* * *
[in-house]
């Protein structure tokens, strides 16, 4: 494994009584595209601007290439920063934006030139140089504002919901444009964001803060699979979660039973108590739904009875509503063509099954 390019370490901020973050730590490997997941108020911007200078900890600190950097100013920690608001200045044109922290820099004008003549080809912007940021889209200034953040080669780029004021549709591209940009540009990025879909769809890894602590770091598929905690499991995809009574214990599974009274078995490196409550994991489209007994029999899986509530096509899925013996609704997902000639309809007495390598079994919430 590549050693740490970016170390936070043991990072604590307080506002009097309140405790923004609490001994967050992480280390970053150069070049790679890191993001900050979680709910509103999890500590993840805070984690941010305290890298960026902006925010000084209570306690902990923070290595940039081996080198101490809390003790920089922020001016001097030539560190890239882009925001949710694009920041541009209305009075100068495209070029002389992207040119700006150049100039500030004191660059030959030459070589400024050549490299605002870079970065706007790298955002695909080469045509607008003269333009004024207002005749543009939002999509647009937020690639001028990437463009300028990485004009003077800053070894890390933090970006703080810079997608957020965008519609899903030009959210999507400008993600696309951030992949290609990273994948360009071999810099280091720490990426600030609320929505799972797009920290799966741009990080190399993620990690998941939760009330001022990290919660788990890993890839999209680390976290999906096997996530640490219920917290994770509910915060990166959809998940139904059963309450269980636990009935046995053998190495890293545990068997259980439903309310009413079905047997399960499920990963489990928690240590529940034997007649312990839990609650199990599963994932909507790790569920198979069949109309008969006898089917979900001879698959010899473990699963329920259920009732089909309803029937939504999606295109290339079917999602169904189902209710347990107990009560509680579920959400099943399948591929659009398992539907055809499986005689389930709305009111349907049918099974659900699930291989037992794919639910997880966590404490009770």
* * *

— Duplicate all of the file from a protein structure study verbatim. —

[in-house]
């Protein structure tokens, strides 16, 4: 494994009584595209601007290439920063934006030139140089504002919901444009964001803060699979979660039973108590739904009875509503063509099954 390019370490901020973050730590490997997941108020911007200078900890600190950097100013920690608001200045044109922290820099004008003549080809912007940021889209200034953040080669780029004021549709591209940009540009990025879909769809890894602590770091598929905690499991995809009574214990599974009274078995490196409550994991489209007994029999899986509530096509899925013996609704997902000639309809007495390598079994919430 590549050693740490970016170390936070043991990072604590307080506002009097309140405790923004609490001994967050992480280390970053150069070049790679890191993001900050979680709910509103999890500590993840805070984690941010305290890298960026902006925010000084209570306690902990923070290595940039081996080198101490809390003790920089922020001016001097030539560190890239882009925001949710694009920041541009209305009075100068495209070029002389992207040119700006150049100039500030004191660059030959030459070589400024050549490299605002870079970065706007790298955002695909080469045509607008003269333009004024207002005749543009939002999509647009937020690639001028990437463009300028990485004009003077800053070894890390933090970006703080810079997608957020965008519609899903030009959210999507400008993600696309951030992949290609990273994948360009071999810099280091720490990426600030609320929505799972797009920290799966741009990080190399993620990690998941939760009330001022990290919660788990890993890839999209680390976290999906096997996530640490219920917290994770509910915060990166959809998940139904059963309450269980636990009935046995053998190495890293545990068997259980439903309310009413079905047997399960499920990963489990928690240590529940034997007649312990839990609650199990599963994932909507790790569920198979069949109309008969006898089917979900001879698959010899473990699963329920259920009732089909309803029937939504999606295109290339079917999602169904189902209710347990107990009560509680579920959400099943399948591929659009398992539907055809499986005689389930709305009111349907049918099974659900699930291989037992794919639910997880966590404490009770």